The Children we place
Many people considering adoption have not had their own birth children, and are looking for a baby or very young child. These children are placed the quickest.
Many of the children we place for adoption are vulnerable and have complex needs resulting from early childhood traumatic experiences, including abuse and neglect. They may have had many moves and been cared for by different people and this will have affected their ability to make secure attachments. Whilst most children will settle down with the security and love offered by adoption, they will always carry some effects of their early experiences which require adopters understanding and management in a meaningful and mindful way.
Families for Children place children of all ages from birth to 10 including single children, sibling groups (where brothers and sisters need to be adopted together), children from a variety of cultural and ethnic backgrounds, and with varying degrees of additional needs.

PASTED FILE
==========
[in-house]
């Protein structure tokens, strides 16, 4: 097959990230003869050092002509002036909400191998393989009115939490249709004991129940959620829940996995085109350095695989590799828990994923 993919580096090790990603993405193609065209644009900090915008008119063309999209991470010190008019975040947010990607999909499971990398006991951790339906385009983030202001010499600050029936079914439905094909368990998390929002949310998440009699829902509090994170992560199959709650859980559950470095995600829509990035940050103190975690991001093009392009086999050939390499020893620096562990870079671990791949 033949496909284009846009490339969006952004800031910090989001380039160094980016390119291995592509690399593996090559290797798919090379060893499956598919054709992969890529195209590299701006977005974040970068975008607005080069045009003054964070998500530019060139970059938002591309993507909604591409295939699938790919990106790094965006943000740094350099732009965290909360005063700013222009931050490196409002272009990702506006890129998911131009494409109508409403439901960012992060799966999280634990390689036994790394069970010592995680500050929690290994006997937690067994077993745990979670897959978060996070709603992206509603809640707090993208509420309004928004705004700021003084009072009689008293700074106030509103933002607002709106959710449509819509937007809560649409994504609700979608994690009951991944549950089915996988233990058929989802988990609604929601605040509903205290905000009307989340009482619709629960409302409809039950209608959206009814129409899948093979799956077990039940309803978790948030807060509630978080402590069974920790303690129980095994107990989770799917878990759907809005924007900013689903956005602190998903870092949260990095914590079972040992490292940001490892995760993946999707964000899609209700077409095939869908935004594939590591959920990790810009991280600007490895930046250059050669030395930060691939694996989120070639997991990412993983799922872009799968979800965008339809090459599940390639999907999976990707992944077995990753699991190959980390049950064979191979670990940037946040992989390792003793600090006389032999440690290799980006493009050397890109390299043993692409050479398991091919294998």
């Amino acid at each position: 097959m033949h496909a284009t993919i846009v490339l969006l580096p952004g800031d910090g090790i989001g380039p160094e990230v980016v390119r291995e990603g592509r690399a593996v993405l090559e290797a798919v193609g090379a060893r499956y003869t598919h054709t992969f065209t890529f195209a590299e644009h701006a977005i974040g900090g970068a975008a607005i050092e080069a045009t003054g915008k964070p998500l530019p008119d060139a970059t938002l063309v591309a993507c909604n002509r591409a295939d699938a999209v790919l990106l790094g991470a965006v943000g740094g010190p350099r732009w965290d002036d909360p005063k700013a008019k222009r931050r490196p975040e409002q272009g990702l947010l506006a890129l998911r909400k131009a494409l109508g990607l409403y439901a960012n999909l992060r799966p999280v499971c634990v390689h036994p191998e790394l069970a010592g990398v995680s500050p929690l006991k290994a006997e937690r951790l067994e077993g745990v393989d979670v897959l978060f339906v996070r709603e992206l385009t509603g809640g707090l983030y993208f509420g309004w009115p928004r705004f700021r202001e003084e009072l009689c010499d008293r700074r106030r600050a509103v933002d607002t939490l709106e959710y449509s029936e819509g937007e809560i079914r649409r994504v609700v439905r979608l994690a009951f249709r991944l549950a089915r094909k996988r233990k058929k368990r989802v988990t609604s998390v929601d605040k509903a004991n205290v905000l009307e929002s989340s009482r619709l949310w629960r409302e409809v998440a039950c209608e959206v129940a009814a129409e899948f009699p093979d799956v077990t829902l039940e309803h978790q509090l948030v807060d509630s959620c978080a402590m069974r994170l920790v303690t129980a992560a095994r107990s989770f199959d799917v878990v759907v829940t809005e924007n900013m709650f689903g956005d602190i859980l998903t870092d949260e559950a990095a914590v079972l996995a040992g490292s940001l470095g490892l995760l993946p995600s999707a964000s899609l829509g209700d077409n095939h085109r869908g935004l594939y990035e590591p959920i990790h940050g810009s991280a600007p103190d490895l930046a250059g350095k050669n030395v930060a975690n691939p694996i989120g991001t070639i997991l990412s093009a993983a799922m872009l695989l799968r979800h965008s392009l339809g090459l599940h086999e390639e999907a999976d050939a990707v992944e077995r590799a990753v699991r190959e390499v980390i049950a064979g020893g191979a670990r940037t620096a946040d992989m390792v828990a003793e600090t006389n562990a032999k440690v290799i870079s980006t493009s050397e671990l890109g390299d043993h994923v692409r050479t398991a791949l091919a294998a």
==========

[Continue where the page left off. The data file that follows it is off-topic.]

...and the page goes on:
In the past most of the children adopted were babies who were relinquished by their birth parents, often due to societal and personal pressures.
Nowadays the majority of children who have a care plan for adoption have been removed from their birth families by a court process due to them being at risk of significant harm. These children are placed with foster carers on a temporary basis whilst official legal orders are sought, and a permanent new family is found for them by the Local Authority responsible for their care.
In order to be able to place a child for adoption they need to have been issued with a Care Order and a Placement Order from the court.
Families for Children are specialists in placing Priority Children. Priority children are identified as;
- Sibling groups (brothers & sisters who need to stay together)
- 'Older' children over the age of 4 years.
- Children with complex needs (this could be a disability or health need, or additional emotional need)